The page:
Ah, sitting down on the sofa, leaning back and enjoying a sweet treat after a long day at work, running home to get dinner ready for the kids, then get a meal ready for the family and finally putting the little ones to bed… isn’t this a great feeling? Just to relax and treat yourself to something nice. Quick question: Did anyone think of an apple just now? I bet everyone did… right? But while it’s ok to have a sweet treat such as a cookie or a cupcake from time to time, too much of a good thing CAN be bad for you.

A study in 2013 in the US showed that sugar even seems to be as, if not more, addictive as cocaine. Researchers showed that Oreo cookies activated more neurons in the pleasure center in rats than cocaine. The rats would be able to choose between Oreos and rice cakes in one cage and between salt water and cocaine in another cage. The rats in the first cage would spend as much time in the Oreo side than the rats would spend in the Cocaine side of the different cages. Even more interesting was the fact, as mentioned above, that the Oreos activated more neurons in the pleasure center than cocaine! Oh, and the rats would eat the inside of the Oreo cookies first, just like us humans!

But why is this so important? In today’s western civilization, we are consuming too much sugar. That’s a fact. And too much sugar is bad for our health. It causes type 2 diabetes, which in turn causes serious complications like blindness, leg ulcers, nerve damage and increases the risk of heart attacks, strokes and an early death. That’s another fact.

And this is where it gets tricky: the more sugar we eat, the more we crave it. This is the same as what happens in an addiction. Eating sugar causes a release of Dopamine in our brain, which is a key factor in the reward cycle in our brain. If you behave in a way that causes an excess of dopamine, you get a “High” and you are going to want to repeat the behavior that caused this “High”. The problem is, the more you repeat it, the less dopamine your brain will produce and you will have to repeat the behavior more and more to get the same level of feeling good. That’s why we get used to sugar and start taking in more and more. Just like a drug addict always needs more and more drugs to get his “High”. And as the experience with the rats and the Oreos shows, sugar seems to be even more addictive than cocaine.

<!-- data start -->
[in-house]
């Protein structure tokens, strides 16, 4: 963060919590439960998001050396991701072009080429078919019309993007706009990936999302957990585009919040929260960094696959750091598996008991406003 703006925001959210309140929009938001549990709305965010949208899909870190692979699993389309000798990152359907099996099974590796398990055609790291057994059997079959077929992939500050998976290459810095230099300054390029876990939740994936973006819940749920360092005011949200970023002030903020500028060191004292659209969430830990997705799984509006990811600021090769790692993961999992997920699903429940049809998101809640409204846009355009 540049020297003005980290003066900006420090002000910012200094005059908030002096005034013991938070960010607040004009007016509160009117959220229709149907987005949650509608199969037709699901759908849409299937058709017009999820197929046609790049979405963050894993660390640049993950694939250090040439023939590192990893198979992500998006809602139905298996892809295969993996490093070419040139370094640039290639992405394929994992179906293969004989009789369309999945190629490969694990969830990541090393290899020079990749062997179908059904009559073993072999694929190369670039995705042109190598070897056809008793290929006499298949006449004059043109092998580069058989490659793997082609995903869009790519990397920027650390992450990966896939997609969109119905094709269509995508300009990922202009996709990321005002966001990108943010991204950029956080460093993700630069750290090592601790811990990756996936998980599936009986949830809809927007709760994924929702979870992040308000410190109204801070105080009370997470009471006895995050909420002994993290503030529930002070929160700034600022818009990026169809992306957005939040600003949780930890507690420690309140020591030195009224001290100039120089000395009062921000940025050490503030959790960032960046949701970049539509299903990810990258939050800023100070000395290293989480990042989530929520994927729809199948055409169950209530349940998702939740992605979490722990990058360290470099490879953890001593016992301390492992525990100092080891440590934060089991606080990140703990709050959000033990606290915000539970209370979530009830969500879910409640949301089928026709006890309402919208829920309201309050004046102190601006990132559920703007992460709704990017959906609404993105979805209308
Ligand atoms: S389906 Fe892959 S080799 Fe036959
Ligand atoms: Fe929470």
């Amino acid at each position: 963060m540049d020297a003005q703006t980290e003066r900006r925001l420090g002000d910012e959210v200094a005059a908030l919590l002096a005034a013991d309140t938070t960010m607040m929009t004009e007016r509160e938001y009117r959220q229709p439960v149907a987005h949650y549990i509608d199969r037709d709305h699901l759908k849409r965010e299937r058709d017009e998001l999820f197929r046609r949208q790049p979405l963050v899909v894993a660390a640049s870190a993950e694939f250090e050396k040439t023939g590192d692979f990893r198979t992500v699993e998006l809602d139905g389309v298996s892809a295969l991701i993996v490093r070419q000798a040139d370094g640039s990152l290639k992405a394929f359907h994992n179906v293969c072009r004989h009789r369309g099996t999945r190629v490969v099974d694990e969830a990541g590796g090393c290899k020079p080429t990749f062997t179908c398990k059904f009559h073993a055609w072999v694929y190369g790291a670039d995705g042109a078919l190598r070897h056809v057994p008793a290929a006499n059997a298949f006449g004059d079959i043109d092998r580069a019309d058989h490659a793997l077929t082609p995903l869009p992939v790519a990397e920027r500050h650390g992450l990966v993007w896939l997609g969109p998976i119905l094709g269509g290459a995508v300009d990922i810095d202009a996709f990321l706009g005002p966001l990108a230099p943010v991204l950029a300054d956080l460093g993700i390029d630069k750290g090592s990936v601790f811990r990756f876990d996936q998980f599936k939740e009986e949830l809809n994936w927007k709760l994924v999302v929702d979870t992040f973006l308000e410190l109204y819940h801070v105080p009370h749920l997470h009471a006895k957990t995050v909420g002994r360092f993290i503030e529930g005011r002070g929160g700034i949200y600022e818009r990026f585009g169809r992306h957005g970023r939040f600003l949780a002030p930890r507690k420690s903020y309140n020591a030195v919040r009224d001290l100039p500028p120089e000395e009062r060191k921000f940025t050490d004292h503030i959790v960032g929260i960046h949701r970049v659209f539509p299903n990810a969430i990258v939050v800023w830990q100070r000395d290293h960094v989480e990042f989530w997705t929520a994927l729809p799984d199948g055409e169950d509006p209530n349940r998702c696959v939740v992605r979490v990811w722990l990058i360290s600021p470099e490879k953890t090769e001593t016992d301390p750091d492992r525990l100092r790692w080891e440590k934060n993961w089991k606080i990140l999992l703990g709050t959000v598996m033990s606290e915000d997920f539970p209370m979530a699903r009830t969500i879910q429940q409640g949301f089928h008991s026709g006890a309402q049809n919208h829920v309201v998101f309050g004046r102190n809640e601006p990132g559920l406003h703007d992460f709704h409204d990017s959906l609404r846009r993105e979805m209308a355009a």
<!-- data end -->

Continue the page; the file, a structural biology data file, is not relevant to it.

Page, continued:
The other problem we face is that added sugar is everywhere! Not just in sweets, but also food like fat free yoghurt, granola bars, etc. So, even when you think you’re going with the healthy option, make sure to check the amount of simple sugars in the snack you choose. When checking the label, make sure to look at the subsection of Carbohydrate: “of which sugars”. That’s the value that refers to simple, refined sugars. For reference, 4g of sugar is equal to one sugar cube. The current recommendation of the NHS is to eat a maximum of 30g of sugar per day for an Adult. That’s roughly the same as 7 sugar cubes.

The good news in all this is that we can go back on this change in our brain. If we decide to eat less sugar, especially the refined and concentrated type, our brain will adapt and need again less sugar to get back to the positive “High” feeling we like so much. Less sweetened food will start tasting sweet again and you will notice that some food will be too sweet for you after a while.

To sum it all up, our society eats way too much sugar, mainly because sugar can be extremely addictive and because nowadays, it’s everywhere! But there is an easy and simple way to control your sugar intake: Start being label-savvy, consciously limit your intake of refined and added sugars by choosing natural and fresh foods and avoid highly processed options. Your brain will adapt to this change and even that apple will start tasting sweet again and become one of our rewards after a hard days work!